t e r , b u t 2 s g r o w t i i o f n o m i n a l GNI' p i c k s ilp l a t e r t h i s y e l r and e s p e c i a l l y 1

.in 1 9 8 1 i n t e r t z s t r;i!:;.s

will lx:.~o r i s e t ? h o l d growtii of :$-lA t o t

4-112 p e r c e n t .

The h i l l r a t e i s expected t o b e around 10 percent e a r l y i n

1 9 8 1 a n d r i s e f u r t h e r t o t h e n e i z h b o r h o o d o f 11-1/2 p e r c e n t l a t e i n t h e y e a r ,

while t h e income v e l o c i t y of N - l A i s .also r i , ; i n g s u b s t a n t i a l l y .
T h e n e x t c h a r t d i s p l a y s some i n f o r n t a t i o n o n t h e f e d e r a l b u d g e t and f Lscal p o l i c y .
The A d m i n i s t r a t i o n ' s Inid-?enr

b u d g e t f i g u r e s a r e still

i n a I i i g h l ~ y2 r e l i . m i n a r y s t a t e h u t t h e y seem l i k e l y t o e n t a i l a d e f i c i t sn:newhero b e t w e n $55-$60 b i l l i o n f o r FY 1980, o r a little h i g h e r t h a n t h a t i n the s t a f f f o r e c a s t .

For FY 1981 t i l e A d m i n i s t r a t i o n d e f i c i t f i g u r e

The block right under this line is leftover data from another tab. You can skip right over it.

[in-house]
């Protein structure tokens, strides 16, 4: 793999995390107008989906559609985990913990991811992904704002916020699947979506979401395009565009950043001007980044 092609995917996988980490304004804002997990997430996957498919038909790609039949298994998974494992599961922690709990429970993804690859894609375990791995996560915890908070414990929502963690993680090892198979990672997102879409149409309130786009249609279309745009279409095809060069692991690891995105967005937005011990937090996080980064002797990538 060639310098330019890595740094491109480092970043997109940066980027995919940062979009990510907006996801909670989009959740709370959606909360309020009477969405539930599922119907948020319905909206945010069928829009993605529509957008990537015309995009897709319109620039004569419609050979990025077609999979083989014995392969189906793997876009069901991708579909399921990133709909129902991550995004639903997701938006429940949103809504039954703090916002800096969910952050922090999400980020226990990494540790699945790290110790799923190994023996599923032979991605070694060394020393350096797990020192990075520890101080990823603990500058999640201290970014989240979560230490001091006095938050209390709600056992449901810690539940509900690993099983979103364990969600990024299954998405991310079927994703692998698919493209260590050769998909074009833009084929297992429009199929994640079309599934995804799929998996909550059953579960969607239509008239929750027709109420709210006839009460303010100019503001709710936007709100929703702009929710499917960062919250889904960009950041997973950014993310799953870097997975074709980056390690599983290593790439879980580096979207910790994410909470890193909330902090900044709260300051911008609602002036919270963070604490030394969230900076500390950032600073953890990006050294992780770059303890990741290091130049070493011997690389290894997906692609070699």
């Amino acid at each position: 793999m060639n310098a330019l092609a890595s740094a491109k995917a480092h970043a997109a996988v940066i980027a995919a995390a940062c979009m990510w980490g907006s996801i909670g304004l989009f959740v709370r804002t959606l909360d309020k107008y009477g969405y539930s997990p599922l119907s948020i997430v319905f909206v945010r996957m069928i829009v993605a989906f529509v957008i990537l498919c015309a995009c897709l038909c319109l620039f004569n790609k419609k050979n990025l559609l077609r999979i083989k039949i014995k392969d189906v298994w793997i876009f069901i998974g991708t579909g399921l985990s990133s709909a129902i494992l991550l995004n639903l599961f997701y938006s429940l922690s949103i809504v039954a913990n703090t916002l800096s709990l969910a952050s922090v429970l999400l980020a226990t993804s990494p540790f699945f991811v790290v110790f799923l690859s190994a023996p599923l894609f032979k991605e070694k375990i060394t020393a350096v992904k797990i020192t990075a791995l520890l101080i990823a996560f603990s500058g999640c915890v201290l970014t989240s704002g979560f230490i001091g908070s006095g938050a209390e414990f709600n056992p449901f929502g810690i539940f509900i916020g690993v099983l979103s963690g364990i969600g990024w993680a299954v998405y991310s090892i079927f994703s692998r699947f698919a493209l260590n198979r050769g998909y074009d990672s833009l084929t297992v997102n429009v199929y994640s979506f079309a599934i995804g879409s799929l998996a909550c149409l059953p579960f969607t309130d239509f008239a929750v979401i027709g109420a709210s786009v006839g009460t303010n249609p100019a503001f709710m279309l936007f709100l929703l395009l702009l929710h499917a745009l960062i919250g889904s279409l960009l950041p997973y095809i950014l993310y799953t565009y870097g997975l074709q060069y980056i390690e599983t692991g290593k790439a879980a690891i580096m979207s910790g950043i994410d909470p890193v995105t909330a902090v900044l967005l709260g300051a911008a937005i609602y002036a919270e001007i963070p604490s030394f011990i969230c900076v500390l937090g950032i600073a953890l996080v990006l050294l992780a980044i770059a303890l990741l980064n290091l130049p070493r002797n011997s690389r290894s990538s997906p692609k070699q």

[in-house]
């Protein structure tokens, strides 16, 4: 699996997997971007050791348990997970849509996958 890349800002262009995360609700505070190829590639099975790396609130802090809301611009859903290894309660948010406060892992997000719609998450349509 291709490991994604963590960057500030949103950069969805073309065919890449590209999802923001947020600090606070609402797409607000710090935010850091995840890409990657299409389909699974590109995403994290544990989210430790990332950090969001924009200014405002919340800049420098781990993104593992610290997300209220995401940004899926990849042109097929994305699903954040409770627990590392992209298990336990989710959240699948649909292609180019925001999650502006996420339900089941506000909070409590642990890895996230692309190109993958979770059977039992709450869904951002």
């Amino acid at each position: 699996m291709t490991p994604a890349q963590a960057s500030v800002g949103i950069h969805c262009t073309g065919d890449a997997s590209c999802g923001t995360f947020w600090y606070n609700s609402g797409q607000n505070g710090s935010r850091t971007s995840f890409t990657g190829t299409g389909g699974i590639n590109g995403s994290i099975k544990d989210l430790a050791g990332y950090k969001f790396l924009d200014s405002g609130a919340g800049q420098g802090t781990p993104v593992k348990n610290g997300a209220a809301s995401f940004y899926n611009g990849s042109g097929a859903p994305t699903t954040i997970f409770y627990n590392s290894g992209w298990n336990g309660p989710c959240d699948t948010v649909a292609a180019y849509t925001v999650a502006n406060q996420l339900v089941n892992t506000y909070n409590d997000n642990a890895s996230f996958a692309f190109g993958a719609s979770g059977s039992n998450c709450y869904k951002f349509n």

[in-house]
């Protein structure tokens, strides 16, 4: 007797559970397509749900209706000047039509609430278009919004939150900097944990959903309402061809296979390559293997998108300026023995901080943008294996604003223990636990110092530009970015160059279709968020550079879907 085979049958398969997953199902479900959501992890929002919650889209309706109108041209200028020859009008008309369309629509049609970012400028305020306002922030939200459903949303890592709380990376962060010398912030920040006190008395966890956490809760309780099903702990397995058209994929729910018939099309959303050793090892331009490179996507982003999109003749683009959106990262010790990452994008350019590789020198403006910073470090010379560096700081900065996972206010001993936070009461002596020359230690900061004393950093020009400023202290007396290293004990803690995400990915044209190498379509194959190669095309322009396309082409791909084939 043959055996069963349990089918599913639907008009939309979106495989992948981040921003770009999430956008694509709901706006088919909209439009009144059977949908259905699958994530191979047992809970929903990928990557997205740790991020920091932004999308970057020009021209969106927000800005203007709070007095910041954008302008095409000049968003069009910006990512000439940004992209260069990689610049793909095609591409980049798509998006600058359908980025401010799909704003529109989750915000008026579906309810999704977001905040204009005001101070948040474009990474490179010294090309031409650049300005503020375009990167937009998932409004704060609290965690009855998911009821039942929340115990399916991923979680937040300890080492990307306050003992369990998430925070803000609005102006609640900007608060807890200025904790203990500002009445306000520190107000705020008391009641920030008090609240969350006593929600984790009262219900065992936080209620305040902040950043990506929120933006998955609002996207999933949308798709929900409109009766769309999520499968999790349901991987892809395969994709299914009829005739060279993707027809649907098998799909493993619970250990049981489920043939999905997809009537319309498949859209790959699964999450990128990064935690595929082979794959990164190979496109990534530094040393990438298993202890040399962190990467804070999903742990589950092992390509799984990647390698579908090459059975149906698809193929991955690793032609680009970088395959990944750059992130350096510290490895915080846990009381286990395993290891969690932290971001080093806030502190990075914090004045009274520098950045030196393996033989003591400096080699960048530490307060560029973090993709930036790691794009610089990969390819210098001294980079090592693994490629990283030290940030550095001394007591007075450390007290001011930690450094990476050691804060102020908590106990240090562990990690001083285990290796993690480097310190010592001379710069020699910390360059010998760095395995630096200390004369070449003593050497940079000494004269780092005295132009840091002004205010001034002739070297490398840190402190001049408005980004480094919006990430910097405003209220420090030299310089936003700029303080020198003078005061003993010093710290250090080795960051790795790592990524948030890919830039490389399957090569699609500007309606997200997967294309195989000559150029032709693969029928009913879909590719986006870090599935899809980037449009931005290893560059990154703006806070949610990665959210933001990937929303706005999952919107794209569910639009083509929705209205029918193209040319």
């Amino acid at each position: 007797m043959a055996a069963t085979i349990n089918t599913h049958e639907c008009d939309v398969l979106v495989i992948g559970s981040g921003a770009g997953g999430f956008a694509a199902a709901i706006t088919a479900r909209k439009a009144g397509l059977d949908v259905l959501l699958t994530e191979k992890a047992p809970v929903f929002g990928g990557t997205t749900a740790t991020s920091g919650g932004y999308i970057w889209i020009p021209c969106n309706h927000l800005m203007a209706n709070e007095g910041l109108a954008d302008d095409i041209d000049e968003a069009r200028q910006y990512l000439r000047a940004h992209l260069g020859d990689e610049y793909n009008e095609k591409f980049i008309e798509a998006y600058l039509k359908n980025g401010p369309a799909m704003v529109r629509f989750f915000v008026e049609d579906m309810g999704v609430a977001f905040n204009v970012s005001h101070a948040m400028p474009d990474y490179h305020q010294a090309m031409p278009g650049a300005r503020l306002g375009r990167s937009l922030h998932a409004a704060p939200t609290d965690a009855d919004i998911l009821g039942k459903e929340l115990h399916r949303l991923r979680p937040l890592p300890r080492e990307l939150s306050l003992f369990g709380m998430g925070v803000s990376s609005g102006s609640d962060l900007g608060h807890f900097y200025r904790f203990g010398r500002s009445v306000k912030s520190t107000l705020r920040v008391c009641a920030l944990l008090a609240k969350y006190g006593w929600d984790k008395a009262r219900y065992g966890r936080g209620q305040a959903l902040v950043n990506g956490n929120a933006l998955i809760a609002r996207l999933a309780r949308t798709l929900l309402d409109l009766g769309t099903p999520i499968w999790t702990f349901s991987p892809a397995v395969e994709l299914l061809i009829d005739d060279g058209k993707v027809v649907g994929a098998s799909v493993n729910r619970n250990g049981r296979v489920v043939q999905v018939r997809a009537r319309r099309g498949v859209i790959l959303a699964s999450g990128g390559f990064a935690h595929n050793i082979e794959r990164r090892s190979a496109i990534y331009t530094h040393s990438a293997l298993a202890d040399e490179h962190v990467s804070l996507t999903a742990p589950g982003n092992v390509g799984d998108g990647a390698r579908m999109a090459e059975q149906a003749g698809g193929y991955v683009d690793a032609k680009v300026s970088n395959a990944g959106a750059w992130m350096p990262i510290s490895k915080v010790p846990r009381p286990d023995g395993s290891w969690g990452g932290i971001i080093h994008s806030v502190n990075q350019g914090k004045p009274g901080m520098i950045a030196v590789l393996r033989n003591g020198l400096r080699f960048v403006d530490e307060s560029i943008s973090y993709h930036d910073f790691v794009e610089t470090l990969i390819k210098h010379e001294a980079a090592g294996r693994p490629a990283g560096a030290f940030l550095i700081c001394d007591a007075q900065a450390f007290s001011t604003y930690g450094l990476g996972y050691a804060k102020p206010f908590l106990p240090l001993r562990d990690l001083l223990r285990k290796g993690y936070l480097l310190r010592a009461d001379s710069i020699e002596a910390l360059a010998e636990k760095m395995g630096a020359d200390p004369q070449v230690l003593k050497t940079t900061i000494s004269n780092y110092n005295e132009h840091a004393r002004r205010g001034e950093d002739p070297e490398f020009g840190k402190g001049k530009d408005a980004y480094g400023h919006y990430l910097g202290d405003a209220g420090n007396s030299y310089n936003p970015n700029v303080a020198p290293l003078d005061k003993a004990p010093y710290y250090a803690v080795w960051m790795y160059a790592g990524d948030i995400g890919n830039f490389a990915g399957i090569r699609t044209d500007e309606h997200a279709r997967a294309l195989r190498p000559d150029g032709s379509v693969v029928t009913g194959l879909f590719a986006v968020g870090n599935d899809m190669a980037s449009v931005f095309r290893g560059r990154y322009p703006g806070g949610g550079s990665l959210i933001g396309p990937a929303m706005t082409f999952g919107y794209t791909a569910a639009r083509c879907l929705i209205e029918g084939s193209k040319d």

c o u l J be i n the $30-$35 b i l l i o n r a n g e , i n c l u d i n z t h e i m p a c t o f a $ 2 5 b i l l i o n reduction i n taxes.
T h e much h i g h e r s t a f f d e f i c i t i s a c c o u n t e d f o r p r i n c i -

p a l l y by a w e a k e r ecn:ioinic r e c o v e r y d u r i n g 1981.

Even w i t h t h e assumed

t a x c u t i n t h e s t a f f f o r e c a s t t h e b u d g e t on n h i g h e i n p l o y n e n t b a s i s - - t h e

l o w e r panel--moves

further into surplus.

Thus discretionary f i s c a l policy

would s t i l l a c t i s a r e s t r a l n i h g i n f l u e n c e , i n d i s t i n c t c o n t r a s t t o t h e p e r f o r m a n c e diiriiiig p r e - ~ i o u sr e c c s s i o n s r y p e r i o d s .

Xr. ZeiseZ w i l l coirtiiiile t h e pres.o_nt;l~:ionw i t h a d i s c u s s i o n o f
r e c e n t and p r o s p e c t i v e d o m e s t i c e c o n o m i c de..T;-lop-ients.

J o s e p h S . Zeisel July 9 , 1980

FOMC CHART SlIOW

The f i r s t c h a r t i n t h e next s e c t i o n p o r t r a y s t h e s h a r p n e s s of t h i . c o n t r a c t i o n i n key s e c t o r s c f t h e economy d u r i n g r e c e n t moiwths.